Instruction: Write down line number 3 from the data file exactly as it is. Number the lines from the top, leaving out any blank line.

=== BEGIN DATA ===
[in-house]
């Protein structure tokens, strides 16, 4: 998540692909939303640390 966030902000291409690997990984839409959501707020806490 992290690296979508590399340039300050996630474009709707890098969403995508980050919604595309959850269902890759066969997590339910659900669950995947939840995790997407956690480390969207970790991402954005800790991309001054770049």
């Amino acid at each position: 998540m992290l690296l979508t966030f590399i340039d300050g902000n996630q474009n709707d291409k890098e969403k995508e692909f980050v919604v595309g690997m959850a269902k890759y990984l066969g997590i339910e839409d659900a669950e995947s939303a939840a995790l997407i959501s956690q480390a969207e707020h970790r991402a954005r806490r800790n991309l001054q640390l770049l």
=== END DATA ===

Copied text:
């Amino acid at each position: 998540m992290l690296l979508t966030f590399i340039d300050g902000n996630q474009n709707d291409k890098e969403k995508e692909f980050v919604v595309g690997m959850a269902k890759y990984l066969g997590i339910e839409d659900a669950e995947s939303a939840a995790l997407i959501s956690q480390a969207e707020h970790r991402a954005r806490r800790n991309l001054q640390l770049l």